Anne Bradstreet's family plots: puritanism, humanism, posthumanism

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    This article explores the interface between textuality and materiality—of bodies, things, and places—in Bradstreet’s writings; an intersection where Bradstreet resists and revises the spiritual metaphors of the male coterie within which she produced and published her poems, turning them instead toward living engagements with place. Focusing on her poem, “Contemplations,” and the manuscript writings in the “Andover Manuscript,” I argue that Bradstreet’s sustained involvement with the local, immediate, material world grafts Puritanism’s spiritual and spatial allegories to the physical actualities of place, with results that trouble and decenter their univocal force. Reintroducing materiality into a reading of Bradstreet’s works, I contend, brings realignment of orthodoxy to originality to the fore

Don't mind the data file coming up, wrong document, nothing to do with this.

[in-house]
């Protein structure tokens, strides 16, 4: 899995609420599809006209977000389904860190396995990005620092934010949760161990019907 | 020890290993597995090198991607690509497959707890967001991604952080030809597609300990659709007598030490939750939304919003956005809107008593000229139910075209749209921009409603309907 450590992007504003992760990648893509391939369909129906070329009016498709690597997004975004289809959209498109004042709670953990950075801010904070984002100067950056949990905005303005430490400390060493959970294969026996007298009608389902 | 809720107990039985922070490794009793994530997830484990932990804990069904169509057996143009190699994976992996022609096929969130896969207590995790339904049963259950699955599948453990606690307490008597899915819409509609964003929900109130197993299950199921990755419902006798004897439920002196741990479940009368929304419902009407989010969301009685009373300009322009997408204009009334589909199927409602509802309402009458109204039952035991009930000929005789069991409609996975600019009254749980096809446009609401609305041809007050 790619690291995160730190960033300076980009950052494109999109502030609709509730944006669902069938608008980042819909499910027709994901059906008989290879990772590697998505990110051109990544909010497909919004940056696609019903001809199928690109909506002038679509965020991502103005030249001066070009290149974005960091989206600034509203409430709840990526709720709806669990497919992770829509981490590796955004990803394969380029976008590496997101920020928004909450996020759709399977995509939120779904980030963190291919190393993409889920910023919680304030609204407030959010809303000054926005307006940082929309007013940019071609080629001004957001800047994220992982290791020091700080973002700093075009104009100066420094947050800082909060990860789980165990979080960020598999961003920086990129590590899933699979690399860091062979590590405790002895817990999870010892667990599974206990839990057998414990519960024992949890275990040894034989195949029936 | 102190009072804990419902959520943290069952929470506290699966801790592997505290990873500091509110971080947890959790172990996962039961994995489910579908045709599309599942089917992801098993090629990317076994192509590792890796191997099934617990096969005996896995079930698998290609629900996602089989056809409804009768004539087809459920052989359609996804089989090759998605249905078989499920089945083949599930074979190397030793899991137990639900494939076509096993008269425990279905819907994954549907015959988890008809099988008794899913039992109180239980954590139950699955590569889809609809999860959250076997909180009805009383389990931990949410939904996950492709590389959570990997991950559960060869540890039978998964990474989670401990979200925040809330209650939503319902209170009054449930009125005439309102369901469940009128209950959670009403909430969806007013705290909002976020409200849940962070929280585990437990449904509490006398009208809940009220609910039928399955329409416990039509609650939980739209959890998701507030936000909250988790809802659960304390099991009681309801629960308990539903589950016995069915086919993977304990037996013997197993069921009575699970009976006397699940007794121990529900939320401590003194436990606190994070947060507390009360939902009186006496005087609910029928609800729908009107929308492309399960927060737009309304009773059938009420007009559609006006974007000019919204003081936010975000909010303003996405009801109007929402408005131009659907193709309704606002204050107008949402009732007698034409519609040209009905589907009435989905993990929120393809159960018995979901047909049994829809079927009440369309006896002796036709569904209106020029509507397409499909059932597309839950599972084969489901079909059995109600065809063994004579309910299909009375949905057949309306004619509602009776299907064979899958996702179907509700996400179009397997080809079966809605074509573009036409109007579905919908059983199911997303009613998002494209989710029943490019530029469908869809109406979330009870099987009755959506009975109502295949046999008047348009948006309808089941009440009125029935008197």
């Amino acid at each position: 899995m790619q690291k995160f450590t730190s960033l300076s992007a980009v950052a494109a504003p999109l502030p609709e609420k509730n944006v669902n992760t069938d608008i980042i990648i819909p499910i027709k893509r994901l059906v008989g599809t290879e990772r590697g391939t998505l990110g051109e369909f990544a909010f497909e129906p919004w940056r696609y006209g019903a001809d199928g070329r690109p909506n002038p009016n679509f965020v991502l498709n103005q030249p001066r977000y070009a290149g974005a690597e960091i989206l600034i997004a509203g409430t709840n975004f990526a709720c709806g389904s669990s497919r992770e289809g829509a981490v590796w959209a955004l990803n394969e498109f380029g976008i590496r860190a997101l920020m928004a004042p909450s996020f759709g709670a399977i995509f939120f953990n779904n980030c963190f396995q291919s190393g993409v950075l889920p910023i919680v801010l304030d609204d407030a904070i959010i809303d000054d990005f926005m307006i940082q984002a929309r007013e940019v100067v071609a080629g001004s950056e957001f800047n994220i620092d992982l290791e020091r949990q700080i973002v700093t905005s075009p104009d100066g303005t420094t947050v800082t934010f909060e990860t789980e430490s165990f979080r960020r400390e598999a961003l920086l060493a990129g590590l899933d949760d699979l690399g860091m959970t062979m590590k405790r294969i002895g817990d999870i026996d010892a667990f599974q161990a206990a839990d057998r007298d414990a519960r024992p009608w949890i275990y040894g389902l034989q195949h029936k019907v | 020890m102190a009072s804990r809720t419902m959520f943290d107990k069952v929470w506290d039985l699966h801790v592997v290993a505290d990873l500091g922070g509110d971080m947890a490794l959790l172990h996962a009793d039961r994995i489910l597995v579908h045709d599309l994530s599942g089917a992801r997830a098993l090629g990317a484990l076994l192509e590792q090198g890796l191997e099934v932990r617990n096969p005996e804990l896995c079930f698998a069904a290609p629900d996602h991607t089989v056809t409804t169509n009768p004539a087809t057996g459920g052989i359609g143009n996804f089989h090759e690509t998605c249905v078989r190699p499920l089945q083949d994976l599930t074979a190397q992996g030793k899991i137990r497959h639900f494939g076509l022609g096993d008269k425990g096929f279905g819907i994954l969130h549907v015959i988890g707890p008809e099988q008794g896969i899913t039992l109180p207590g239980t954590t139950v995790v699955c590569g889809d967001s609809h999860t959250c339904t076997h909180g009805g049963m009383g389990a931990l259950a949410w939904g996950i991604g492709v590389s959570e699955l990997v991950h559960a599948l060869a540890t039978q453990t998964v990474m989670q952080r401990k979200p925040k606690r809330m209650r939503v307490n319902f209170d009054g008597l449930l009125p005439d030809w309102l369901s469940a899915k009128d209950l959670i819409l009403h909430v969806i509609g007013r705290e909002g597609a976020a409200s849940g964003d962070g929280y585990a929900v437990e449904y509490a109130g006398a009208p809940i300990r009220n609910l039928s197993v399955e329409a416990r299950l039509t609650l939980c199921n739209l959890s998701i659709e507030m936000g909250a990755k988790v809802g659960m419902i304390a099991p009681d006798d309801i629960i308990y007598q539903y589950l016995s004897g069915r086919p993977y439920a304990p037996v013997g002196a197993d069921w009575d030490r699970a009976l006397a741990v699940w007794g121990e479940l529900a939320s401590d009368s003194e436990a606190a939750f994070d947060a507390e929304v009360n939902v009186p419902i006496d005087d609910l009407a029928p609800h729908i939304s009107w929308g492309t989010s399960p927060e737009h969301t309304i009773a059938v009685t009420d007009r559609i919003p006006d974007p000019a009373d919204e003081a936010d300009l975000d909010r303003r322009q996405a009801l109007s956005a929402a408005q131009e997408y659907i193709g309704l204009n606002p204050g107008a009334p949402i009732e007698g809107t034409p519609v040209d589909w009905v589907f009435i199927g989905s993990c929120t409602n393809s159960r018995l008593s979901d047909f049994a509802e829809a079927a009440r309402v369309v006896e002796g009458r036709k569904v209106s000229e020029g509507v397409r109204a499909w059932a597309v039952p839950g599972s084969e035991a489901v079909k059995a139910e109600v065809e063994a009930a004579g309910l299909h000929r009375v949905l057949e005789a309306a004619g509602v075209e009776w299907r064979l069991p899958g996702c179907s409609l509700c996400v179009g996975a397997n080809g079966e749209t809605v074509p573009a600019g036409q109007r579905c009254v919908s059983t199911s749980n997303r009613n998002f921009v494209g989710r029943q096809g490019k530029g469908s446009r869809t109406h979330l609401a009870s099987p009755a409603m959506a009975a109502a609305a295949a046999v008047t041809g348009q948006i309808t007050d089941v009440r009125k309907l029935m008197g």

Original languageEnglish
    Pages (from-to)29-68
    Number of pages39
    Issue number1
    Publication statusPublished - 31 Jan 2020


    • women's writing
    • Anne Bradstret
    • posthumanism
    • ecofemimism

    ASJC Scopus subject areas

    • Visual Arts and Performing Arts
    • Literature and Literary Theory


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